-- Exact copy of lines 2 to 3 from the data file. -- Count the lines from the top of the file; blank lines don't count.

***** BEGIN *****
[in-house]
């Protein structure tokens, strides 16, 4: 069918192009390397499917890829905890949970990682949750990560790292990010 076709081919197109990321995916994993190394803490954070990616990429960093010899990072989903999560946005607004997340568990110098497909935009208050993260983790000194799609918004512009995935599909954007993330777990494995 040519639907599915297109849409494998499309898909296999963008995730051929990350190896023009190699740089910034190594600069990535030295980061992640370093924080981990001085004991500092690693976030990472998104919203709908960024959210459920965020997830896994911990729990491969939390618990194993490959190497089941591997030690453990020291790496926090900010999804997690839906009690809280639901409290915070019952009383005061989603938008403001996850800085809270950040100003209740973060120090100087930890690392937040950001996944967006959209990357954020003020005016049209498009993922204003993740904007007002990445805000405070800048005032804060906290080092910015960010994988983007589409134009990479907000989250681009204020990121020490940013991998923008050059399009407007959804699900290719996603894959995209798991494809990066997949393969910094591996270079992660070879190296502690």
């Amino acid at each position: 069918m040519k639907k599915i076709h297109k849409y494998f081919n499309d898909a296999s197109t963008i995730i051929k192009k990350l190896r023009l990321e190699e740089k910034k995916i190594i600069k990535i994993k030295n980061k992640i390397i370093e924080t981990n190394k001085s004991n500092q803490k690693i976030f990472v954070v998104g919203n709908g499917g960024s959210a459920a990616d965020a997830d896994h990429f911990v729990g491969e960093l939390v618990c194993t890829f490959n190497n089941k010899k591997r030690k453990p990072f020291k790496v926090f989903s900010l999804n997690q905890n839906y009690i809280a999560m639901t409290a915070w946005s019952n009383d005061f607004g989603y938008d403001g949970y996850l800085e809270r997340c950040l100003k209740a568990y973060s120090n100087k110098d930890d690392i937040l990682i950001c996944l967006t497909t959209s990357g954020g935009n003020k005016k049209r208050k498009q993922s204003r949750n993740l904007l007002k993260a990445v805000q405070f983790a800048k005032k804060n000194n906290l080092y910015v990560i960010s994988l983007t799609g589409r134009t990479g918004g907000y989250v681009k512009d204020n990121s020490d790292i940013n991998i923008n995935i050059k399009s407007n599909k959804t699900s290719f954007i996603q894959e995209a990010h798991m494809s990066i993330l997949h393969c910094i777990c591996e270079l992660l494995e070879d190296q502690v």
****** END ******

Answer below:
């Protein structure tokens, strides 16, 4: 069918192009390397499917890829905890949970990682949750990560790292990010 076709081919197109990321995916994993190394803490954070990616990429960093010899990072989903999560946005607004997340568990110098497909935009208050993260983790000194799609918004512009995935599909954007993330777990494995 040519639907599915297109849409494998499309898909296999963008995730051929990350190896023009190699740089910034190594600069990535030295980061992640370093924080981990001085004991500092690693976030990472998104919203709908960024959210459920965020997830896994911990729990491969939390618990194993490959190497089941591997030690453990020291790496926090900010999804997690839906009690809280639901409290915070019952009383005061989603938008403001996850800085809270950040100003209740973060120090100087930890690392937040950001996944967006959209990357954020003020005016049209498009993922204003993740904007007002990445805000405070800048005032804060906290080092910015960010994988983007589409134009990479907000989250681009204020990121020490940013991998923008050059399009407007959804699900290719996603894959995209798991494809990066997949393969910094591996270079992660070879190296502690």
């Amino acid at each position: 069918m040519k639907k599915i076709h297109k849409y494998f081919n499309d898909a296999s197109t963008i995730i051929k192009k990350l190896r023009l990321e190699e740089k910034k995916i190594i600069k990535i994993k030295n980061k992640i390397i370093e924080t981990n190394k001085s004991n500092q803490k690693i976030f990472v954070v998104g919203n709908g499917g960024s959210a459920a990616d965020a997830d896994h990429f911990v729990g491969e960093l939390v618990c194993t890829f490959n190497n089941k010899k591997r030690k453990p990072f020291k790496v926090f989903s900010l999804n997690q905890n839906y009690i809280a999560m639901t409290a915070w946005s019952n009383d005061f607004g989603y938008d403001g949970y996850l800085e809270r997340c950040l100003k209740a568990y973060s120090n100087k110098d930890d690392i937040l990682i950001c996944l967006t497909t959209s990357g954020g935009n003020k005016k049209r208050k498009q993922s204003r949750n993740l904007l007002k993260a990445v805000q405070f983790a800048k005032k804060n000194n906290l080092y910015v990560i960010s994988l983007t799609g589409r134009t990479g918004g907000y989250v681009k512009d204020n990121s020490d790292i940013n991998i923008n995935i050059k399009s407007n599909k959804t699900s290719f954007i996603q894959e995209a990010h798991m494809s990066i993330l997949h393969c910094i777990c591996e270079l992660l494995e070879d190296q502690v």